FRENCH CHILDREN OF THE HOLOCAUST

A memorial
Serge Klarsfeld  

 
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[separa…] tions between parents and children will be carried out."

The separations did take place; the only children with parents were some young girls who followed their fathers. Of the 110 children under 18, 37 were boys. They were chosen because of their foreign birth; only one was French born. As with convoy 13, about 20 percent came from Warsaw.

Convoy 15, August 5, 1942 (Beaune-la Rolande) Like the preceding two, this convoy was com posed of parents and their adolescent children. Their younger children were held at the camps while Berlin decided how they were to be deported. They would not have to wait long: their turn for deportation would come in less than two weeks. Convoy 15 had 221 deportees under age 18, most foreign born. (Twenty-five were born in Paris, compared to over 40 in Warsaw.) A majority – 119-were female. Most had been living in Paris or its suburbs. The average age dropped considerably compared with the earlier convoys, with fewer older children and more younger ones. Only 11 deportees were born in 1924 or 1925, while 38 were born in 1929, 7 in 1930, 4 in 1931, and 2 in 1933 – these last 2 less than 10 years old.

Convoy 16, August 7, 1942 (Pithiviers) Convoy 16 was the last of the four convoys made up mainly of adult Jews taken in the Vel d'Hiv roundups in Paris. Of a total of 1,069, 643 had spent the intervening weeks interned in the Pithiviers camp, and 426 in Beaune-la-Rolande. Many were parents deported with their children. There were 315 children under 18, just over half (162) girls. As in convoy 15, the average age of the children continued to drop: the majority were born in 1927 and 1928, 67 were born in 1929, 11 in 1930, and 1 in 1931. At the same time, the Gestapo in Orléans prevented more than 150 boys between the ages of 12 and 14 (born between 1928 and 1930) from being included in the convoy because it did not yet have authorization from Berlin for large shipments of children.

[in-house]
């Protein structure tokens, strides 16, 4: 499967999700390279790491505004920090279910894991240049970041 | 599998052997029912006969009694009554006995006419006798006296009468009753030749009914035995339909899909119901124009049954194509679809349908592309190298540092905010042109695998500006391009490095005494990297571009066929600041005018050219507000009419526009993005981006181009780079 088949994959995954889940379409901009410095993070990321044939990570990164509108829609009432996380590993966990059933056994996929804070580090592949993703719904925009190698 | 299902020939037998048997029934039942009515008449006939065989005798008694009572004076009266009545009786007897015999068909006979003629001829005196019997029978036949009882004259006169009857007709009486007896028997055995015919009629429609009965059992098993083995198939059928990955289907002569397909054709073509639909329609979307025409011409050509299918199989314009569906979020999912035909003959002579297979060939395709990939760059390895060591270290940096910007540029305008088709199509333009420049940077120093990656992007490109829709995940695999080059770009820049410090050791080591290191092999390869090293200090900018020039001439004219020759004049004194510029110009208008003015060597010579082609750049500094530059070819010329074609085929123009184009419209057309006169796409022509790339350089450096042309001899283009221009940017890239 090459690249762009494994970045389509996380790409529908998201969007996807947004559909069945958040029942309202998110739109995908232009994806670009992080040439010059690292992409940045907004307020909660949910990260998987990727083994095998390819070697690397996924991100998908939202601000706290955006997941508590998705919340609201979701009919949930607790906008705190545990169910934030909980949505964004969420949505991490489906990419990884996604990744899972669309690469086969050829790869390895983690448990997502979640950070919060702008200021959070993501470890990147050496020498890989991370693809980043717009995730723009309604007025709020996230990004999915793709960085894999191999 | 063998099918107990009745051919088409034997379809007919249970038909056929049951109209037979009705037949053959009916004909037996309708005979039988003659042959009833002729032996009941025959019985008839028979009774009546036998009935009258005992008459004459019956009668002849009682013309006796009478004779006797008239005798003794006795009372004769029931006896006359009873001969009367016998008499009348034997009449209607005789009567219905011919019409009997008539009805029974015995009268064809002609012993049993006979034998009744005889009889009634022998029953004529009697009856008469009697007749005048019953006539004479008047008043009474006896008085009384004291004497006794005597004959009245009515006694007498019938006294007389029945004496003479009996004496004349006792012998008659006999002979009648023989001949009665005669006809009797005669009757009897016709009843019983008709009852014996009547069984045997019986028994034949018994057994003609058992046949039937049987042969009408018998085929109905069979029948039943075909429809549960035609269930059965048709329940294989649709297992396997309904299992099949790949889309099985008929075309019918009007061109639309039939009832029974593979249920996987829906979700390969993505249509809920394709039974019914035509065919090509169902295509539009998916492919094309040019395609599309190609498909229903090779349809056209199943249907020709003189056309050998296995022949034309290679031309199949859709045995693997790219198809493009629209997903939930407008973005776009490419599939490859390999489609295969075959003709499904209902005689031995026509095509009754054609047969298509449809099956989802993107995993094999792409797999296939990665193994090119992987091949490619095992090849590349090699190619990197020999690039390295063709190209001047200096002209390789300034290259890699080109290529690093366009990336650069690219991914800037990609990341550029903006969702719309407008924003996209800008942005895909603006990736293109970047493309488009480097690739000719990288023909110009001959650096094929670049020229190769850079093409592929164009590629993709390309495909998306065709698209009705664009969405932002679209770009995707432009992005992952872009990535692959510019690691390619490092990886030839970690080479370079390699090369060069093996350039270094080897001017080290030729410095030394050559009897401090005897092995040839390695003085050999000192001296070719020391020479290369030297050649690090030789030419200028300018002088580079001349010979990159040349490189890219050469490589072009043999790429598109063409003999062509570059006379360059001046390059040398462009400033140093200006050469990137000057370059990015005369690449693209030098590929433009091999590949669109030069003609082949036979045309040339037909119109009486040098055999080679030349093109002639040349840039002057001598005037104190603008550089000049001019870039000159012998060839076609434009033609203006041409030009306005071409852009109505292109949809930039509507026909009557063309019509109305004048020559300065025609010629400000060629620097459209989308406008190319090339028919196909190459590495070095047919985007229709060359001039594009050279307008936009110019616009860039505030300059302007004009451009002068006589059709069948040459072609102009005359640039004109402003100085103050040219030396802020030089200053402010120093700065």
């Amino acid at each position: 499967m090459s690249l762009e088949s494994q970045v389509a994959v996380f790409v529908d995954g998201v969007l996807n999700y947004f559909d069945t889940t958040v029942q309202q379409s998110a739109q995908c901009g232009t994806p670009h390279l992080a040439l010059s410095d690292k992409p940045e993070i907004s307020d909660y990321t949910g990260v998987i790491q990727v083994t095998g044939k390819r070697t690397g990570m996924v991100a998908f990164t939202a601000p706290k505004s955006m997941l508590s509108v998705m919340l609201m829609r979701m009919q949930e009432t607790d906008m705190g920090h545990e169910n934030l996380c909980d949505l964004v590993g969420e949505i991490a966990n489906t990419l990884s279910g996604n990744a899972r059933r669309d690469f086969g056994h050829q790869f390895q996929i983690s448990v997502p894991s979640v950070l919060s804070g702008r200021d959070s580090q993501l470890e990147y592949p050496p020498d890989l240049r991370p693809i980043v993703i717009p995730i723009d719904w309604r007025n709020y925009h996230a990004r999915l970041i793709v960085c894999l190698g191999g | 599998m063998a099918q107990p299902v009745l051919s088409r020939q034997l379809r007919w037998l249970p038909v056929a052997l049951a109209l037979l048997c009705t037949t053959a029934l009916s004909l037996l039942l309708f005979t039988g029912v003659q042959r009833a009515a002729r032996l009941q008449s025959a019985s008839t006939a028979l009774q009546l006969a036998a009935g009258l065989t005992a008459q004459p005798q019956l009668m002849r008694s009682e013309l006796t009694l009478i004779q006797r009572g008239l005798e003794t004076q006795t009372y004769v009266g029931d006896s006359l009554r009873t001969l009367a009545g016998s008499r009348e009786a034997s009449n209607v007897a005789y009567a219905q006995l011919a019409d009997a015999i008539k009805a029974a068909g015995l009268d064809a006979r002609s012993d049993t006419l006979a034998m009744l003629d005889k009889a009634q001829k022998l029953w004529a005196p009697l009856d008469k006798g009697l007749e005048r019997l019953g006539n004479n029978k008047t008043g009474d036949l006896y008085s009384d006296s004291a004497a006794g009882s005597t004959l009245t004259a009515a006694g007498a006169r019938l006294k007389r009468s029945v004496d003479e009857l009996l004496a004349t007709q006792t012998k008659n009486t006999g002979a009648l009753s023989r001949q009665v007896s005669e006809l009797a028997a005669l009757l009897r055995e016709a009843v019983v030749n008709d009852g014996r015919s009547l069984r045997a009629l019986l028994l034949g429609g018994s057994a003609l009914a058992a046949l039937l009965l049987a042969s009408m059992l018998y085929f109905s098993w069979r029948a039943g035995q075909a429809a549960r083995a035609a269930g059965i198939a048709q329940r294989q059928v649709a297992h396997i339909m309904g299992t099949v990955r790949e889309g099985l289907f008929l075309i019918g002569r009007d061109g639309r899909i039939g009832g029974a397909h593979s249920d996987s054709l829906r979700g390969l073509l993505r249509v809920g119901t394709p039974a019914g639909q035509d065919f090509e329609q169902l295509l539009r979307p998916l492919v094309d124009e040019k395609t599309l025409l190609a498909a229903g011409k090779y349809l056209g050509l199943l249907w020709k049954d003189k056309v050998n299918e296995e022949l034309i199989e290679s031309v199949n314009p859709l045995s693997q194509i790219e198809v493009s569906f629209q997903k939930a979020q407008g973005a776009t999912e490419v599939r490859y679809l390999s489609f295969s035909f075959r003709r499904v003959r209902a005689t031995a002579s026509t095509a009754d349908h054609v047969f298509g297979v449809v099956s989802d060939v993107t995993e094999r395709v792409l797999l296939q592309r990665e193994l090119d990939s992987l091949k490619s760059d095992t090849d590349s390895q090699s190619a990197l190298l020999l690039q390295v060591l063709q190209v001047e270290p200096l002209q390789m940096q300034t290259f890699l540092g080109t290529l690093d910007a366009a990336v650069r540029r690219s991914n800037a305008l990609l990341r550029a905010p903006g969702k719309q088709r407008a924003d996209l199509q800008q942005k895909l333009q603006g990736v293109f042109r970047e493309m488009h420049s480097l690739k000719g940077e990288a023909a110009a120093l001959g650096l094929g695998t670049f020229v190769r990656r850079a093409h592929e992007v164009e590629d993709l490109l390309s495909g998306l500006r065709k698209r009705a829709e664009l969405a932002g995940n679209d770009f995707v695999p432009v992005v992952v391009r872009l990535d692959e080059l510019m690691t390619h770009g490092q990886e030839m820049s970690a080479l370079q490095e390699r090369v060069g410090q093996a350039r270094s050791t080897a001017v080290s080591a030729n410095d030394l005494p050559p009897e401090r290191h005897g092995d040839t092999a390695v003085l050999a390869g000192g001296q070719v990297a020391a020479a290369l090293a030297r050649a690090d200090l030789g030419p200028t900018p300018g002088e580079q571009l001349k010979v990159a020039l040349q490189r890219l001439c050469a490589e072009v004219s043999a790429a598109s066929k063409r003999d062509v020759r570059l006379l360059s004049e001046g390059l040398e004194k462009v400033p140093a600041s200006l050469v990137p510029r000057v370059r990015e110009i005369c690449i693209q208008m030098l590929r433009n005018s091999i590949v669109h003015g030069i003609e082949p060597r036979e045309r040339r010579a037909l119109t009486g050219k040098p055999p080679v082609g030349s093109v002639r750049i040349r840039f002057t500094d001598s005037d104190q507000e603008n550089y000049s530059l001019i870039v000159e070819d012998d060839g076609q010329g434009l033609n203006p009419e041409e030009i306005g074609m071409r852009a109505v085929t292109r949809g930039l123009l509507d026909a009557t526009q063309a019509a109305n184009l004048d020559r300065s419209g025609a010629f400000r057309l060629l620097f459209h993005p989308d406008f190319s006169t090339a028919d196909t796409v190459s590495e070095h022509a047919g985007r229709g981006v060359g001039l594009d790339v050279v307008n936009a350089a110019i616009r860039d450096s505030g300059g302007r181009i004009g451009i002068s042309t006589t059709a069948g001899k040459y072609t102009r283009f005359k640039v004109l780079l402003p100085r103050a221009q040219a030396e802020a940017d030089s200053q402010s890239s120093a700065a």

Convoy 17, August 10, 1942 (Drancy) Convoy 17 was made up almost exclusively of German Jews, many older than 50. They had been held at Gurs, in southwestern France, in a camp in the Unoccupied Zone. Only three of the deportees were under 18.

Convoy 18, August 12, 1942 (Drancy) Convoy 18 deported mainly Germans and Austrians who had been held in a number of camps in the Unoccupied Zone: Gurs (600); Noé (161); Récébédou (173); and Le Vernet (88). The only child was 17 years old.

Convoy 19, August 14, 1942 (Drancy) Convoy 19, like the two preceding convoys, was made up of many internees from camps the Unoccupied Zone. Three-quarters came from Les Milles (236); Récébédou (63); Noé (56); and Rivesaltes (395). Only 2 of the 117 adolescents came from these component groups; the rest were part of a group of 223 people added at Drancy. This latter group was mainly from Parisian families arrested after July 17. Of the 117 youths, equally divided by sex (60 girls; 57 boys), 72 were born in France. The telex from the Paris Gestapo to Eichmann in Berlin and to Auschwitz notes that for the
    
   

FRENCH CHILDREN OF THE HOLOCAUST

A memorial
Serge Klarsfeld

 
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